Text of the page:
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Historical Antecedents of PT

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Date: Wed, 05 Jul 2000 22:21:29 -0400 (EDT)

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The following is the main text of a poster that was presented at the 1992 PT Conference in Park City, Utah: -- JE -------------------------------------------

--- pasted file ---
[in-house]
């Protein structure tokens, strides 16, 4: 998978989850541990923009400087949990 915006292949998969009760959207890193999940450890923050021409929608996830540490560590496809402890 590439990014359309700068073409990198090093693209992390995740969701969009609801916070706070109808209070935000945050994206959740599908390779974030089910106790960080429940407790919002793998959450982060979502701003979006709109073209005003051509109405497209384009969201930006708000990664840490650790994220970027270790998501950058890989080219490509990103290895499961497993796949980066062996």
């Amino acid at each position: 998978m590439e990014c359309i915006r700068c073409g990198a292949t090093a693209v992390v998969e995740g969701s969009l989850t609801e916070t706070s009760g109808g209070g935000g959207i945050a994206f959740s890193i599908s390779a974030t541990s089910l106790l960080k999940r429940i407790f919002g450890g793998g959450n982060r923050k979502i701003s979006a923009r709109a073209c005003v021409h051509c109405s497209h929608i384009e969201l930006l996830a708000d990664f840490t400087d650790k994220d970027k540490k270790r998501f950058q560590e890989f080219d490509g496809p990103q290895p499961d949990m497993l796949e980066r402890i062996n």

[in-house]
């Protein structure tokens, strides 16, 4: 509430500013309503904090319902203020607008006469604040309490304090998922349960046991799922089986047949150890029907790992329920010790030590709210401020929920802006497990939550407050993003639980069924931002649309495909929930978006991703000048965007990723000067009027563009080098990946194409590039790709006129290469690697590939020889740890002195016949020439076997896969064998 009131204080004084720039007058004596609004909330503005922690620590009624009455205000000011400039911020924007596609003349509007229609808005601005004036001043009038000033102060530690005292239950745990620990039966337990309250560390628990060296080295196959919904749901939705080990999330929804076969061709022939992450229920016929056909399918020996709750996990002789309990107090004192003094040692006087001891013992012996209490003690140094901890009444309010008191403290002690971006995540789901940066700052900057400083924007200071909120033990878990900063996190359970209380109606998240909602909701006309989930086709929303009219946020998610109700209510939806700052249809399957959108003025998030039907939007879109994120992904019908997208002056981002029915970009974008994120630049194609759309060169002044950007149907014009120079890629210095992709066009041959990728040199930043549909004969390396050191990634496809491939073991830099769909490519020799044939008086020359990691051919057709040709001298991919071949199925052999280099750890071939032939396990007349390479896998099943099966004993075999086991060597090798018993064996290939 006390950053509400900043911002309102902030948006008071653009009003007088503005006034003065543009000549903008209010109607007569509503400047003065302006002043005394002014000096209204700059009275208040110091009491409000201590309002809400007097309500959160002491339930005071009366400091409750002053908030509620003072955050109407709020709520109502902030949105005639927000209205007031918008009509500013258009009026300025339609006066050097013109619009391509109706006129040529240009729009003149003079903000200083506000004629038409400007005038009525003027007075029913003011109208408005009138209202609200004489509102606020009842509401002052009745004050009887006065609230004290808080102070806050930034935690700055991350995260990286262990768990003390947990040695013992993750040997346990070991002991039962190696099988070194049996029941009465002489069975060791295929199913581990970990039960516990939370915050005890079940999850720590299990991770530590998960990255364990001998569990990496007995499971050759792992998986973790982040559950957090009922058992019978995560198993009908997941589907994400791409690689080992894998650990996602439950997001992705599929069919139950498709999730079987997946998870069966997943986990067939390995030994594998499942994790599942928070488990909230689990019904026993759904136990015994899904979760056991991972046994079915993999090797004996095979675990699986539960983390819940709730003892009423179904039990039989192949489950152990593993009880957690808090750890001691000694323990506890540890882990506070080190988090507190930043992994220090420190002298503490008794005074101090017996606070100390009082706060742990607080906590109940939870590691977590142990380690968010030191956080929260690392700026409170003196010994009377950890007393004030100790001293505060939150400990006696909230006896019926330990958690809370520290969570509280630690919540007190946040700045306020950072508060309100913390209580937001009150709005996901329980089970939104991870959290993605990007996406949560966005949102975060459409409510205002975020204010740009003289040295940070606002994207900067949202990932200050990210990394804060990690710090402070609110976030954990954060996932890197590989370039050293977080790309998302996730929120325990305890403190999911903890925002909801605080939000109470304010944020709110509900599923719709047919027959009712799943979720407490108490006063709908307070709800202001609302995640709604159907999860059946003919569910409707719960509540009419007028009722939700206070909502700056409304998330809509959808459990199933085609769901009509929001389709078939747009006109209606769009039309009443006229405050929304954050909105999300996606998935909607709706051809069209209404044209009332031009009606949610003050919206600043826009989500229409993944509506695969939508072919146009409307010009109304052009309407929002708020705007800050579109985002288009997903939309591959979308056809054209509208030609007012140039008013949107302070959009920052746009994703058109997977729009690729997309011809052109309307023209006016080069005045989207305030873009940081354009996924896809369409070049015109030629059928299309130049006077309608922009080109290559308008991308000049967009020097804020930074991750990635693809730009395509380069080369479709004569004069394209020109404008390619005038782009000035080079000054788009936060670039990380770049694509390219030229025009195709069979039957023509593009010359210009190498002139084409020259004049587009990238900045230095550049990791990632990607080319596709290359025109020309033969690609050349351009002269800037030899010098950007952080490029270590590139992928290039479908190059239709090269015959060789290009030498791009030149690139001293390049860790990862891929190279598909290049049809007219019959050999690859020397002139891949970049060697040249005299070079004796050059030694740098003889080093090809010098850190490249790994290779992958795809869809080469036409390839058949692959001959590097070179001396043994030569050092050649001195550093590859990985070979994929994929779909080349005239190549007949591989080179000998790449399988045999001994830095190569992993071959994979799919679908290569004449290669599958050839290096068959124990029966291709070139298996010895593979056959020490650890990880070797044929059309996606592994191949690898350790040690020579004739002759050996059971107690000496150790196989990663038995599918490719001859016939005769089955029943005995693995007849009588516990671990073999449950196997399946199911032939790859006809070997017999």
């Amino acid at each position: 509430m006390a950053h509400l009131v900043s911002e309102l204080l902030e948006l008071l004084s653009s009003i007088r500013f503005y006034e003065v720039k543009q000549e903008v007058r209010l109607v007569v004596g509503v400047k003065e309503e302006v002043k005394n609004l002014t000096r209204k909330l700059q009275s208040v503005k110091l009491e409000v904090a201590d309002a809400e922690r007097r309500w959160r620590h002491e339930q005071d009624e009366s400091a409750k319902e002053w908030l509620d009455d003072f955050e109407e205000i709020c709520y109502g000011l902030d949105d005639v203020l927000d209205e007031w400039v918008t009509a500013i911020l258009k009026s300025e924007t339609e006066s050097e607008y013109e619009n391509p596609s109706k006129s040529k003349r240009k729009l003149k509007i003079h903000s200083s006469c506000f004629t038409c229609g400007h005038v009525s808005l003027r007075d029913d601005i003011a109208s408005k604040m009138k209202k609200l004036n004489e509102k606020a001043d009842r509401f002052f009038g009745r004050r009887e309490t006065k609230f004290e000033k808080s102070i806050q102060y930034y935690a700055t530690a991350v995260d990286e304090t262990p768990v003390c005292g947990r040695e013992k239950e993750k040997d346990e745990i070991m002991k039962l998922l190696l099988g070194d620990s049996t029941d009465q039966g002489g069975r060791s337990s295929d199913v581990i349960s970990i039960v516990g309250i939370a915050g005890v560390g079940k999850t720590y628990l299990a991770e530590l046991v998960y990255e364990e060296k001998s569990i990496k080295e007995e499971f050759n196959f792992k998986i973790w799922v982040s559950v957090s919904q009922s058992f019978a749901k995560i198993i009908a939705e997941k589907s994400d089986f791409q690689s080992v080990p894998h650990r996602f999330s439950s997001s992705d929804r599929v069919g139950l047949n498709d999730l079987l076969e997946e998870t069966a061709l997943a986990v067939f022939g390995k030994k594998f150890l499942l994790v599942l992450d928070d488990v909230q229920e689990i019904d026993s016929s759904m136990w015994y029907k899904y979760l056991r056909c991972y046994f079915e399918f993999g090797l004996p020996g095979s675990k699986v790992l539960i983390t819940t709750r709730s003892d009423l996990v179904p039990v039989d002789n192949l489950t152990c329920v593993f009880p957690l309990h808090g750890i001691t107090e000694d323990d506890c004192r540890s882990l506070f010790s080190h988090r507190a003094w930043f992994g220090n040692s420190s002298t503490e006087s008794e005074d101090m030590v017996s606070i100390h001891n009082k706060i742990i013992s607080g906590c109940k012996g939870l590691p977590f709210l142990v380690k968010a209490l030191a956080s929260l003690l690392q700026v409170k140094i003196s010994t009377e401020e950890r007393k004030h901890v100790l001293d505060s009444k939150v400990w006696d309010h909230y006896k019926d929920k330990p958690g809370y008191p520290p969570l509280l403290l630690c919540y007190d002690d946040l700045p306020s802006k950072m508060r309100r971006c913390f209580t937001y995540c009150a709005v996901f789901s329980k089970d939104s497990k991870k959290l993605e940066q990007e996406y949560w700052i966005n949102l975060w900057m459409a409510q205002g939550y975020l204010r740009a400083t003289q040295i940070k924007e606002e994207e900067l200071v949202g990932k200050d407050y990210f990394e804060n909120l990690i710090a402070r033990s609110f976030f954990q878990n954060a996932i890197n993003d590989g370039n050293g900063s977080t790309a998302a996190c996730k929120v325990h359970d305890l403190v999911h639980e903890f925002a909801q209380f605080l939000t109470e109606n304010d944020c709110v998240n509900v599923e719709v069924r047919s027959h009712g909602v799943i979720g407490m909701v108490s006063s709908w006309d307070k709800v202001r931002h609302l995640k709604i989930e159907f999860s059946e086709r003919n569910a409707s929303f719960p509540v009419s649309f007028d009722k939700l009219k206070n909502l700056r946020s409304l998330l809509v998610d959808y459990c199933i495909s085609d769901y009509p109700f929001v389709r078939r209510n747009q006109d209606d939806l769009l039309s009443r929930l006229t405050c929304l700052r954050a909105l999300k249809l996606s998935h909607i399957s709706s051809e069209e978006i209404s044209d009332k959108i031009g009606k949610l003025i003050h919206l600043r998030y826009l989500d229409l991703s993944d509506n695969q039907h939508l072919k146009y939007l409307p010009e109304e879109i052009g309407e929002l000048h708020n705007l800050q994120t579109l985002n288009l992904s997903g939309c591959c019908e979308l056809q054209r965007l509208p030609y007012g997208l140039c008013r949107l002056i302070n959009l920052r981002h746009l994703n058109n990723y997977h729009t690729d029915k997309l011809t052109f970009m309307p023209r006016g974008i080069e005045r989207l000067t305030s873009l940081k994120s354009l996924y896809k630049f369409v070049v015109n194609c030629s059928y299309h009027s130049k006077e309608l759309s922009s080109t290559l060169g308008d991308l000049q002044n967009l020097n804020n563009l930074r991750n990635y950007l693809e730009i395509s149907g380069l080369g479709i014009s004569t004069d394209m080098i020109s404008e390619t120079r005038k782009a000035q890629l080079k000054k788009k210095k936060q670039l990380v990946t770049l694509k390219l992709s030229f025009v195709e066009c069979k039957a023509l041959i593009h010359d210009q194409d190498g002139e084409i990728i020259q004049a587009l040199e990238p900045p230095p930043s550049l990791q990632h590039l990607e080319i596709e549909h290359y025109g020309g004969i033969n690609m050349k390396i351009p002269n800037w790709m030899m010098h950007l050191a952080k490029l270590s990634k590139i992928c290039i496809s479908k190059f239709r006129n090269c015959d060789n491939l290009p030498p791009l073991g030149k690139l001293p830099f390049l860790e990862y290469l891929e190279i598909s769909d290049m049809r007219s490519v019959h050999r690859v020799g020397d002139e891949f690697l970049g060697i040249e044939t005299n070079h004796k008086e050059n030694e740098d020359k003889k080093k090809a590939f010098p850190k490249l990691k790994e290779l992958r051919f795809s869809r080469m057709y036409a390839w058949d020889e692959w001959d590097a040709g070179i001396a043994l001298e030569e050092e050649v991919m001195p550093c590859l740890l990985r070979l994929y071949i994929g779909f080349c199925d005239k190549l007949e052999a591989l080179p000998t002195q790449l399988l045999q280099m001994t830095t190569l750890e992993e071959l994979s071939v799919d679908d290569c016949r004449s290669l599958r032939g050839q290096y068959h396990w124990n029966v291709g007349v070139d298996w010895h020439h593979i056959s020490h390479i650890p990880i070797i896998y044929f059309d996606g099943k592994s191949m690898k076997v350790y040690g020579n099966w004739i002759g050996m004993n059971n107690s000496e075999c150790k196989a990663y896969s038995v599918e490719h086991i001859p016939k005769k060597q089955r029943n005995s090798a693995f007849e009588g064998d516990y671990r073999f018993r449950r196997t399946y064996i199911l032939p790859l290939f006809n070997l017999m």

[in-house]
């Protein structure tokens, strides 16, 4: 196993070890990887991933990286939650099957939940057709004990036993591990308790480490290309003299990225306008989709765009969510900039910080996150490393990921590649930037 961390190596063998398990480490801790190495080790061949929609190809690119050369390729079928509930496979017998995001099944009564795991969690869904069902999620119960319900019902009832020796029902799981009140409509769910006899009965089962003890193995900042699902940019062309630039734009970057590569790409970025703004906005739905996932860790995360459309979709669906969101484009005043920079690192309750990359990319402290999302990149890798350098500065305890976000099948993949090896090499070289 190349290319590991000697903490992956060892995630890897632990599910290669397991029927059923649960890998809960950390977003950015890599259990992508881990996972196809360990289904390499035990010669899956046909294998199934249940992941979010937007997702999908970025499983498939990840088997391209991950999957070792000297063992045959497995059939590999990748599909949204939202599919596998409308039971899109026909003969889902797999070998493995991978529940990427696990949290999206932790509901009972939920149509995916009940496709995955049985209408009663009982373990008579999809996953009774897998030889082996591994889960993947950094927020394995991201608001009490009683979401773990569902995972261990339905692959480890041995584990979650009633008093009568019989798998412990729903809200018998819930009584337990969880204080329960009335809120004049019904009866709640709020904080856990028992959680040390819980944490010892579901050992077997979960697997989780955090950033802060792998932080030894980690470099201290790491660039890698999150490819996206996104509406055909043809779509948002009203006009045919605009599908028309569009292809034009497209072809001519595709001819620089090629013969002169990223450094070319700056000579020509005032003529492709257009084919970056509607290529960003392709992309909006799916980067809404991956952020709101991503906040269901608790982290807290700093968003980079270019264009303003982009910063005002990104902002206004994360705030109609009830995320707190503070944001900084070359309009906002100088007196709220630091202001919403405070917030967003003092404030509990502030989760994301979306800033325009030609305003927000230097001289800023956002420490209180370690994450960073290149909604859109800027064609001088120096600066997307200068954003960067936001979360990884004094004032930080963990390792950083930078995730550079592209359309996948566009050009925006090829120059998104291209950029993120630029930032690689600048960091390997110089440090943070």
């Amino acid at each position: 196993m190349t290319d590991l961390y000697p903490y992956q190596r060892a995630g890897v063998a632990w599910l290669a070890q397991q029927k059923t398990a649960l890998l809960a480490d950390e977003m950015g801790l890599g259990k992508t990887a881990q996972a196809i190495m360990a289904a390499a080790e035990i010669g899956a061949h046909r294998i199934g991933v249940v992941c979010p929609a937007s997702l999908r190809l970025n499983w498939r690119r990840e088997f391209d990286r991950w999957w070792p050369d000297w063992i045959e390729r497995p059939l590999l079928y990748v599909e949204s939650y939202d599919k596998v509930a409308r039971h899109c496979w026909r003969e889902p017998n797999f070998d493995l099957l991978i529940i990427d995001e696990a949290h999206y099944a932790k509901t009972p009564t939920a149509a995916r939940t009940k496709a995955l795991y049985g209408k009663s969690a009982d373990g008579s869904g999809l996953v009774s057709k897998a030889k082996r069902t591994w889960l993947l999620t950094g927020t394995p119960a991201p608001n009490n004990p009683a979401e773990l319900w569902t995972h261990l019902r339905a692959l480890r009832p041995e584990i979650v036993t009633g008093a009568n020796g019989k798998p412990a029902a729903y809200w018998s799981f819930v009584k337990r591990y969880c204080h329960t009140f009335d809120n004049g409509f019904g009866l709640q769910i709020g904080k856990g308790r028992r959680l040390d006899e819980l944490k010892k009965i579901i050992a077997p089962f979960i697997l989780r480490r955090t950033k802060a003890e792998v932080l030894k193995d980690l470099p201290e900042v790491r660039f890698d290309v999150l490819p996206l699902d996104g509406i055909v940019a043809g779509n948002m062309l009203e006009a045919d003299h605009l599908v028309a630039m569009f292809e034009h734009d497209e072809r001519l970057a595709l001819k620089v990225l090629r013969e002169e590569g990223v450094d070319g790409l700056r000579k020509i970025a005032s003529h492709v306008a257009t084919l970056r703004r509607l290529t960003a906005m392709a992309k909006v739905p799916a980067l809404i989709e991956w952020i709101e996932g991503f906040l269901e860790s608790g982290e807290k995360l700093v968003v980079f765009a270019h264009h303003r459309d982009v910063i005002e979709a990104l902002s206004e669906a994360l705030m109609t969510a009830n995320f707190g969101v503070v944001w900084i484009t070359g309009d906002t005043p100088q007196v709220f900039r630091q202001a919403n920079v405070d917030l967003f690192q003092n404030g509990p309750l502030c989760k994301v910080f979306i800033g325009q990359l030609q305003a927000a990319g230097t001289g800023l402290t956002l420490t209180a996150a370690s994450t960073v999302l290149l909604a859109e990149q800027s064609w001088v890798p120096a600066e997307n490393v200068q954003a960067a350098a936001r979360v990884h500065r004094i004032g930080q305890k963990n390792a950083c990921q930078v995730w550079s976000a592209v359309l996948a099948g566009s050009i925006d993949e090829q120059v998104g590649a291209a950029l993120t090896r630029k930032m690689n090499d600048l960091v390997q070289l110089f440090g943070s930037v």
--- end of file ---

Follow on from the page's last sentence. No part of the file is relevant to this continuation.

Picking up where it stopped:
Historical Antecedents of Precision Teaching Lisa Potts, John W. Eshleman, John O. Cooper The Ohio State University Poster presented at the Tenth Annual International Precision Teaching Conference, March 25-28, 1992, held at Park City, UT. Conference Theme: "An Educational Summit: Establishing America's Agenda For Accountability." Written history is a public interpretation of the people, things, and events that influenced a science's development and application. The people, things, events, inventions, and accomplishments presented in this chronology were complied in several ways. Journals and books provided essential information. The most important source for this account was, however, Ogden Lindsley himself. He gave a personal telephone interview at The Ohio State University that was tape recorded. Because Lindsley and his students established the basic practices that define this field, his interview provided the direction for this chronology. Development of the Standard Celeration Chart: 1. Development team: Ogden Lindsley, Eric Haughton, several graduate students, Sandy Houston (administrative assistant) & Helen Brennan (printer). 2. Size of the chart: Designed to fit on an overhead projector & computer screens. Landscape view adopted instead of portrait view. 3. Chart paper must be durable: At least 6 months. First printed on Kodak paper -- lasted only 2 months with daily charting. Next, printed on an imported cotton paper from Denmark--available for only a short time. Currently use Eagle Translucent A paper -- the most durable paper made in the United States. 4. Chart color: Red, orange, yellow, green, blue, and light brown were tested. Color preference was a shade of green. But the light blue chart produced the highest accuracy and was more resistant to fatigue. 5. A six cycle chart contains a sufficient range of frequencies for human behavior. 6. Calendar days changed from a calendar year to 20 weeks. A factor: The angle from the lower left corner to the upper right corner of the chart controlled the number of days. This angle must show a doubling in weekly celeration. Technological Developments: 1. The Standard Celeration Chart with standard slopes. Derived from cumulative record. (The cumulative record was a standard frequency chart). X2 = 34 degrees. 2. Plain English. Technical jargon is translated into plain English words, acronyms, letter codes & simple tests. PRACTICED MUSIC REAPS FUN, SURA! (Can you see/say these acronyms?) 3. Behavior Bank (1967 - 1971). An IBM mainframe computer stored daily behavior frequencies and descriptions of the projects. 4. "The learner knows best." Students self-record, chart, make decisions and develop their own improvement plans. 5. Fluency Timings. Counting peroids are used to assess fluency. But also, they are an instructional procedure for building fluent behavior. 6. Learning Pictures. Frequencies of correct and incorrect counts are displayed on the standard celeration chart. Rules for instructional decisions are based on learning pictures. 7. Learning Channels. See/say, hear/say, touch/say, see/write, hear/type, sniff/feel, etc. 8. SAFMEDS. Say All Fast a Minute Each Day Shuffled is a practice method developed by Lindsley and Graf. Scientific Influences from 1748-1964: Julien Offray de LaMettrie (1709-1751). Wrote L'Homme Machine (1748). Claude Bernard (1813-1878). Wrote Introduction a la etude de la medecine experimentelle (1865). Physiologist & founder of experimental medicine. Ivan Pavlov (1849-1936). Wrote Conditioned Reflexes (1927). Functional relations between antecedent stimuli and responses. Named basic terms used in behavior analysis. Lindsley influenced by Pavlov in 3 ways: Observation, patience, & committment. Pavlov collected more data than needed & had high induction ratio. Walter S. Hunter (1880-1954). Believed all behavior is similar. Taught Lindsley behavioristic philosophies. Gregory A. Kimble (1948). Lindsley worked with Kimble while at Brown. Environmental influences on behavior. Carl Pfaffmann (1948). Electrophysiologist. Demonstrated that doing scientific research does not always require funding from independent sources (grants, etc.). B.F. Skinner (1904-1990). Wrote Behavior of Organisms (1938); Science and Human Behavior (1953); Schedules of Reinforcement (1957, with C.B. Ferster). Discovered free operant conditioning & importance of frequency as dependent variable. Invented cumulative recorder & cumulative record. Lindsley was one of BFS's students. Skinner had high induction ratio. Natural Science 114. Lindsley was a graduate student in this course on the experimental analysis of behavior taught by Skinner. Fred S. Keller (1899-199? ). Wrote Principles of Psychology (with W.N. Schoenfeld). First easy to read textbook in behavior analysis. Methods, concepts, & principles derived from B.F. Skinner's work. First Human Operant Lab (1953). Established at Metropolitan State Hospital in Waltham, Massachusetts. Behavior Research Laboratory. "Behavior Therapy." (1955). Term coined by Lindsley. Lindsley discovered that rate of response was the most sensitive measurement for testing the effects of drugs. Ogden R. Lindsley. (1964). Wrote Direct Measurement and Prosthesis of Retarded Behavior. Og's first major publication addressing specifically the education of persons with special needs. This paper can be said to mark the official beginning of Precision Teaching. Classroom Applications (1965). In 1965, Precision Teaching was used in a self-contained special education classroom of the Children's Rehabilitation Unit at the University of Kansas Medical Center. Standard Behavior Chart (1965). Now named the Standard Celeration Chart. The chart evolved from Skinner's cumulative record (which is a standard frequency chart). Both charts have standard slopes. Both charts display major changes in behavior (e.g., doublings, triplings, quadruplings, etc.). First Special Issue of Teaching Exceptional Children (1971). Pennypacker, H.S., Koenig, C.H., & Lindsley, O.R. (1972). Wrote the Handbook of the Standard Behavior Chart. Comprehensive manual that describes charting on the Standard Celeration Chart. Let's Try Doing Something Else Kind of Thing (1972). Contained many PT articles. Midwestern Association of Behavior Analysis (started 1975 - present). Became Association for Behavior Analysis in 1979. Precision Teaching research papers, symposia, posters, and chart shares have been a yearly feature of ABA conventions. What We Know That Ain't So. (1977). Presentation by Lindsley at MABA, which described Learning Pictures and identified myths about learning. International Precision Teaching Conferences (started 1980 - present). Journal of Precision Teaching (1980-1986, 1990-present). First Editor Pat McGreevy. Second Editor Claudia McDade This poster does not cover all of the historical developments that lead to Precision Teaching, nor does it list all the significant events that have occurred during the history of Precision Teaching. We therefore invite you to add to the history; to make this an "interactive poster." So, if you think that some event or detail or person's name or whatever should be added, please write it in below: